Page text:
I will say that there is nothing wrong with the writing style in this book, it's is still vivid, character driven and wonderfully written, unfortunately, the story just doesn't do all of that justice. Also, I didn't enjoy the ending. It was a bit sudden and too short. And also I felt a bit of a cop out. !SPOILER! I feel that the death of Nevare might have been a better end than him getting together with Amzil. It was just a bit too happy fairytale for me, and I wanted something a bit better. !END SPOILER!
I can't really put into words what I felt should have happened, but I wish that the books had continued on in the style of the 1st one (Shaman's Crossing), as it was brilliant.
If you're a fan, I recommend you read this, just to have read them, but don't expect too much. If you've never read any of Hobb's books, I can't recommend you start with this trilogy, as you will get a bad impression of her abilities. Definately go for the Farseer Trilogy instead.
Barely escaping Gettys and its angry mob with his life, Nevare flees into the forest. Realizing that the King's Road is planned to go right through the part where Lisana's tree stands, he makes one last attempt at stopping its construction with the Magic. Alas, it doesn't work as expected and Nevare's Magic is all be depleted.
Finding him in this poor condition, Olikea and her son Likari need to feed him again until he regains a respectable girth, so they can present him as Great One to their kin clan at the Wintering Place, on the other side of the Barrier Mountains.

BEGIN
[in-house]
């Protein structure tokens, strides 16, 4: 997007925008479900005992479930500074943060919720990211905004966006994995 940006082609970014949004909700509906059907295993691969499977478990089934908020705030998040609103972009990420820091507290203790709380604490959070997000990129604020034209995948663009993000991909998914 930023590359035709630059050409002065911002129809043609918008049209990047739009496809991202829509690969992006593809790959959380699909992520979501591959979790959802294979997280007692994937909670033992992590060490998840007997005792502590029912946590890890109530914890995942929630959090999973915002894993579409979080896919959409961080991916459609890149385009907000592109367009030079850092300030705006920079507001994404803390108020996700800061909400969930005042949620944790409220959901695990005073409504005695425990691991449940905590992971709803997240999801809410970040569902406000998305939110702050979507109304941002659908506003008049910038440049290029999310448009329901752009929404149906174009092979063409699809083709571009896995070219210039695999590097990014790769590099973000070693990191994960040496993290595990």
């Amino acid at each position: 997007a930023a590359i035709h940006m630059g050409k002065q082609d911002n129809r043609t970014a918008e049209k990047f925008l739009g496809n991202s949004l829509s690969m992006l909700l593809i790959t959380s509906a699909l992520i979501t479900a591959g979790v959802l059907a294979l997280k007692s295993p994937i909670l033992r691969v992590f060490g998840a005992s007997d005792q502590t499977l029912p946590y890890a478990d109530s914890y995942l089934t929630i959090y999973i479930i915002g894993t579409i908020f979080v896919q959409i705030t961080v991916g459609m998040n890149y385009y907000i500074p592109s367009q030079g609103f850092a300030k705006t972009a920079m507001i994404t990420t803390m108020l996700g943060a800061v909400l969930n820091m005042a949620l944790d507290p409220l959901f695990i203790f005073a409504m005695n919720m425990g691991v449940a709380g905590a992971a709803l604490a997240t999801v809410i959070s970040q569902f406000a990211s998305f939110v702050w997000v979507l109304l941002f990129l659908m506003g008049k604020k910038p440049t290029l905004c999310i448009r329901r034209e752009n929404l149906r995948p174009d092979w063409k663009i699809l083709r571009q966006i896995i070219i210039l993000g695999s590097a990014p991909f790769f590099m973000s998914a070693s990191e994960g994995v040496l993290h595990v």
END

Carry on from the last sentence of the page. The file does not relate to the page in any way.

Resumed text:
As time passes and Nevare tries to find out what the Magic expects him to do, his Speck self, Soldier's Boy, becomes more and more powerful, until he finally takes control of his body. Nevare is then nothing but a helpless witness of Soldier's Boy's actions: when he tattoos his skin with the dapples of the Specks, or when he plans a raid on the Gernians in Gettys to stop their Eastward progression. Only on rare occasions can Nevare surreptitiously tap Soldier's Boy Magic and dream-walk to his cousin Epiny, to try and warn her of the impending attack.
A major part of the book takes place in the forest with the Specks, and even though I'm a tree-hugger, sadly I must admit that their culture failed to intrigue me. I felt close to Nevare but not to Soldier's Boy. Probably because the "Gernian-bred" me was taking sides, and I found myself constantly waiting for signs that things would look up for Nevare, that the scales would finally tip in his favour and reunite his split personality without too much loss and sacrifice. But that's also why I found the last third of the book tremendously exciting.
As a whole, the Soldier Son trilogy was a more than excellent series, and Robin Hobb's storytelling surpasses everything I have read. However, I still have a preference for her precedent trilogies (The Farseer, The Liveship Traders, and The Tawny Man). I do hope it grows on me with time, though. I'm sure it will.